Middleton missed back-to-back games against the Oklahoma City Thunder and Charlotte Hornets last week due to neck soreness and has since returned to some painful times on the court. In the four games since his return, not only have the Bucks lost three of them, but he’s struggled on an individual level.

Even with his 39-point performance against the Suns, he’s averaging 20.8 points per game with a less than stellar 46.1 effective field goal percentage (his season efg is 57.7). Most notable is his Giannis-esque three-point shooting percentage at 25.7 which includes him taking 10 threes in three of those four games.

Middleton’s getting the same types of looks he has been all season, but the shots just haven’t been falling. That will happen. He’s also faced some very good defenders in that span including Danny Green, Jimmy Butler and Andre Iguodala.

The good news is with the offense running through the Bucks’ second All-Star until Antetokounmpo’s return, he’ll have every opportunity to continue his showing in Phoenix on Sunday night.

Ersan Ilyasova’s Passiveness

We may be nearing the end of Ersan Ilyasova’s days as a Milwaukee Buck (at least until he comes back in a few years for his 479th stint with the team). Ilyasova has mostly been out of the rotation since the Bucks signed Marvin Williams on February 10th. Williams has shown he’s a clearly superior defender despite not yet being able to find his outside stroke—shooting just 29.6 percent from downtown with his new team.

Still, the Bucks’ new acquisition has held down his spot as the backup 4, in large part, because Ilyasova has been hot garbage over the last six-ish weeks. To be fair, that wasn’t always the case, as Ers was pretty good for most of the season leading up to February.

Unfortunately, he’s hit a wall typically reserved for rookies and players dwindling down at the end of their careers. He’s been a whole step slow on defense—something he can’t afford given his physical limitations—and just isn’t himself on offense. Against the Detroit Pistons on February 20th, Ilyasova failed to take a shot attempt when playing at least 10 minutes for the first time in his career. He accomplished that exact feat again on Sunday when he played 15 minutes against the Suns and didn’t get a shot up.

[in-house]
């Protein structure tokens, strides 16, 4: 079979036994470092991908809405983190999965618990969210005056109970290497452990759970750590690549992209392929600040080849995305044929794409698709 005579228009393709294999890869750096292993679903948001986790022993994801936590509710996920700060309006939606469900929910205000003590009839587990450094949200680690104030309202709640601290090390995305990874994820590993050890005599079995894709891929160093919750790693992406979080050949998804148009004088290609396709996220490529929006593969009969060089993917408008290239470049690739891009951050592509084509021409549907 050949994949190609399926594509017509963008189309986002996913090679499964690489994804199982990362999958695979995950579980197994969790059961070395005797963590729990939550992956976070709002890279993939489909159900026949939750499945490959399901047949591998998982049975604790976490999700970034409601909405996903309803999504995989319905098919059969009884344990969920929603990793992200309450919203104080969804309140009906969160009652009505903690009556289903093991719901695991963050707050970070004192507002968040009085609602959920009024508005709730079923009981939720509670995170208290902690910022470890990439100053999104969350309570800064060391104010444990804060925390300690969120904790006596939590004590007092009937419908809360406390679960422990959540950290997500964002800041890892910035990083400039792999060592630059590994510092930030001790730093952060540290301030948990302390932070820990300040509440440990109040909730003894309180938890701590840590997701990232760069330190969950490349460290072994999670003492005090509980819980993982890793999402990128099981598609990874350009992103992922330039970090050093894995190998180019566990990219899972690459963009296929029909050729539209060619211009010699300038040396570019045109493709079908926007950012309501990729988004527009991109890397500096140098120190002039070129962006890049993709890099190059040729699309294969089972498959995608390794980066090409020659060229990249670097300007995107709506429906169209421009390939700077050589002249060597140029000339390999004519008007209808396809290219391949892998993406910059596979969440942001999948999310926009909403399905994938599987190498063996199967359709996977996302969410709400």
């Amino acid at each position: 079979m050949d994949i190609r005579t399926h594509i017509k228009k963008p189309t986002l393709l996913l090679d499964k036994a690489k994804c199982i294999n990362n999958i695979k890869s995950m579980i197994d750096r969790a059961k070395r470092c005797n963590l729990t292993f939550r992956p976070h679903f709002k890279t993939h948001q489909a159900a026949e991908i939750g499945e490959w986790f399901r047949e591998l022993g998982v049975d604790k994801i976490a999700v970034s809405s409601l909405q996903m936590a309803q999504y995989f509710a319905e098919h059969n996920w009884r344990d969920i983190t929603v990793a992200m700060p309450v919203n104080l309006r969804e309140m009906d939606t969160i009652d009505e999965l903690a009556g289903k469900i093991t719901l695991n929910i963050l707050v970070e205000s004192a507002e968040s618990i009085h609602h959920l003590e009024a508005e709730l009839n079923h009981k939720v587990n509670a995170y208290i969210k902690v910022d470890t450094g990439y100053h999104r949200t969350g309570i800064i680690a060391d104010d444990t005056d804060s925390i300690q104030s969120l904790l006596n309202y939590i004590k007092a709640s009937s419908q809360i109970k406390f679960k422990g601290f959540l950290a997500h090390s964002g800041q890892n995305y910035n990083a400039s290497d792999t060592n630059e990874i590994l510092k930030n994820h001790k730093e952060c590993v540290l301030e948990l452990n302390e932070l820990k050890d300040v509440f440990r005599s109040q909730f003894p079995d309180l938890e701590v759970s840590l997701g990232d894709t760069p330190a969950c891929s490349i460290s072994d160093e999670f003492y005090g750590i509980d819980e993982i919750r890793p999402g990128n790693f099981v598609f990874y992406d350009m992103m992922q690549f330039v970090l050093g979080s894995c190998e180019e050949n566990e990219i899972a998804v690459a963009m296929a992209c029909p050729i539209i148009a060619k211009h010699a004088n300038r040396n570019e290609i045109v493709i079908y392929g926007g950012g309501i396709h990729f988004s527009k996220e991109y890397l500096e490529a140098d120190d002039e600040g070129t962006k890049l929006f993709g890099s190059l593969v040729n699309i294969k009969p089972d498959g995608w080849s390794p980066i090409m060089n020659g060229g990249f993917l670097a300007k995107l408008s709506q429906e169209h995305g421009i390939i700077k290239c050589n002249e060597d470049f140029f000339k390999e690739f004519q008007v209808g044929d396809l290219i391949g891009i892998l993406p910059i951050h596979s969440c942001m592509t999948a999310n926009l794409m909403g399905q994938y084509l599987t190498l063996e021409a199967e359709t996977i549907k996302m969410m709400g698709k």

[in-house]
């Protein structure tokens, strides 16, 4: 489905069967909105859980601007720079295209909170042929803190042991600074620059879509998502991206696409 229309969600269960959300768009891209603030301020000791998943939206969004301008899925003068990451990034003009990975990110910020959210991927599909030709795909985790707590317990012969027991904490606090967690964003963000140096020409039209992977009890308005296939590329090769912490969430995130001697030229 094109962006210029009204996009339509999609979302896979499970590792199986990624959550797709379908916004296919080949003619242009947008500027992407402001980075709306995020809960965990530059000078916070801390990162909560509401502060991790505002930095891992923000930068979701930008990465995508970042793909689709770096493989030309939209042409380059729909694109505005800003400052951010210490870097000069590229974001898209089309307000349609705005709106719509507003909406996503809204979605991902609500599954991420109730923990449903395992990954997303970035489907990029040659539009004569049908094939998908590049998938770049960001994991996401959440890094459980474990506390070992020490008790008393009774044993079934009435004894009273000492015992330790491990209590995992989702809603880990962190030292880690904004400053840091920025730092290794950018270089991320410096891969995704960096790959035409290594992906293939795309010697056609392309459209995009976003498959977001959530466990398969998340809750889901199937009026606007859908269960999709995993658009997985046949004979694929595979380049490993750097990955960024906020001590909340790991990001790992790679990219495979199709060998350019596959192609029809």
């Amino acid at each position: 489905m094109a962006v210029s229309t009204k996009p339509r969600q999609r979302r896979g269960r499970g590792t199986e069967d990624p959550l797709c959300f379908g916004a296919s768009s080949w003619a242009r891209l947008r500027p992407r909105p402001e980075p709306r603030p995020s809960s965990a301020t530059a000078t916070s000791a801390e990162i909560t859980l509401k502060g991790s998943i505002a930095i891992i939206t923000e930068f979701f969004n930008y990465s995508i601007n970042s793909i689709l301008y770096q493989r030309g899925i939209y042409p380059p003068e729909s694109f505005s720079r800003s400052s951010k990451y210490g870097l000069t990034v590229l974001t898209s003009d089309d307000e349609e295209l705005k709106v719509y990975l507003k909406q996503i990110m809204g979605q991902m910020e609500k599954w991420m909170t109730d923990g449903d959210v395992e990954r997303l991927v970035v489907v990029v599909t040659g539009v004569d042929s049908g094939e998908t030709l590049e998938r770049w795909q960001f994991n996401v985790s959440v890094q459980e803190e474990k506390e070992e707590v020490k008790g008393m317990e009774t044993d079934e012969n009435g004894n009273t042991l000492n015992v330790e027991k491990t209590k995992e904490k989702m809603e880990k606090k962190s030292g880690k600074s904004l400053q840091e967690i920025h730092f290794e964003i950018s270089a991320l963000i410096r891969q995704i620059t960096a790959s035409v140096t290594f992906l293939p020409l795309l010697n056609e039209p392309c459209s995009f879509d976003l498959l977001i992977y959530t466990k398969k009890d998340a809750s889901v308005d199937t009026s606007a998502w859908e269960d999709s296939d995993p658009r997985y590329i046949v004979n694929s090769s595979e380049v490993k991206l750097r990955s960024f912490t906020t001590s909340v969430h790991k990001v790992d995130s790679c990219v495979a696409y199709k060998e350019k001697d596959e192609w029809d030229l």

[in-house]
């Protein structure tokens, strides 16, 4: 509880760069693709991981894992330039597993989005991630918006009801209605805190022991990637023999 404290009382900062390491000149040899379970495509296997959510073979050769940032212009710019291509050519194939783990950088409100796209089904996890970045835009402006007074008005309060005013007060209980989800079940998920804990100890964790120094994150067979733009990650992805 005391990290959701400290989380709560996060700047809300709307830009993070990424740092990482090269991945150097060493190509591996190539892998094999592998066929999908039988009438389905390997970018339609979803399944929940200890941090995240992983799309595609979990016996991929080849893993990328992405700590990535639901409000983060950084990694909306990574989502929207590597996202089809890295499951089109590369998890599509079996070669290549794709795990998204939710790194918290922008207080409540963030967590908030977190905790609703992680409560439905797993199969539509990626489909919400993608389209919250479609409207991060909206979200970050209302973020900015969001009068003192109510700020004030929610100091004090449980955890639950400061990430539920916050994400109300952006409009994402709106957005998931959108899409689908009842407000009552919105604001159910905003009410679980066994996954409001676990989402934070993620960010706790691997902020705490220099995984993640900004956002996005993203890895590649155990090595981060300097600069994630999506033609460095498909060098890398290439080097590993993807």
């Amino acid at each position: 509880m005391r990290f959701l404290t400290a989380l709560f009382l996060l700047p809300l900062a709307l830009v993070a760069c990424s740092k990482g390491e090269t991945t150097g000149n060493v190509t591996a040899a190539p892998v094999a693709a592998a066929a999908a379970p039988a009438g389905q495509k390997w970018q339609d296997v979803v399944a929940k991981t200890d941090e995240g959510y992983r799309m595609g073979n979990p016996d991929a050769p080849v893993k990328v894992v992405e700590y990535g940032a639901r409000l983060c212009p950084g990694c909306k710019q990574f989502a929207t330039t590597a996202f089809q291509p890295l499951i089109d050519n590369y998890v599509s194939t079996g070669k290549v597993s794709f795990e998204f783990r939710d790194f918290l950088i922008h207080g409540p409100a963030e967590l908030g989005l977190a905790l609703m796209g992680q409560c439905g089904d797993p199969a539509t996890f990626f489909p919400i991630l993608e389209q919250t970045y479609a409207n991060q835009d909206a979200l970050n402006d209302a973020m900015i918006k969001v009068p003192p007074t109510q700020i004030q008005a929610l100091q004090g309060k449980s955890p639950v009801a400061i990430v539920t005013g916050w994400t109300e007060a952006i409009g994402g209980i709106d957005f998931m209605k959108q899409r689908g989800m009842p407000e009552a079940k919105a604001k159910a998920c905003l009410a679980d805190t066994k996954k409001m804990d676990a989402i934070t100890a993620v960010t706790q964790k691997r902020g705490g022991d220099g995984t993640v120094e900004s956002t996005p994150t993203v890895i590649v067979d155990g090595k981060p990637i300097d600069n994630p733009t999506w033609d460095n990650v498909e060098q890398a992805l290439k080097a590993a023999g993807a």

He has one year left on his deal after this season, but it’s non-guaranteed. It would be hard to imagine Jon Horst wanting to pay Ilyasova $7 million next year given his recent play. We might be witnessing the end of an era.

Donte DiVincenzo’s Emergence

Alright, enough of this sad shit. Let’s end on the high note that is Donte DiVincenzo. If there’s one positive you can take away from the last week of Bucks’ basketball, it’s the Big Ragu. White Donte. The Michael Jordan of Delaware.

After missing most of his rookie season with various foot and heel injuries, he’s made the most of his sophomore campaign. On the surface, his numbers look pedestrian—averaging 9.4 points, 4.9 rebounds and 2.3 assists per game. However, his impact reaches further than any box score could ever measure.

DiVincenzo flies all over both ends of the court, cutting to the hoop, corralling rebounds and jumping passing lanes:

He’s scored 10 or more points in each of his last four games—tying a personal-best set two other times this season. During this span, he’s averaging 15.8 points, 5.5 rebounds and 3.5 assists per game while shooting 57.5 percent from the field and 42.9 percent from downtown.

Although he’s not an expert in any one area, DiVincenzo can do a little bit of everything. He fills in admirably by playing the role his team needs at the time. He might be the missing piece the Bucks need to get over the championship hump.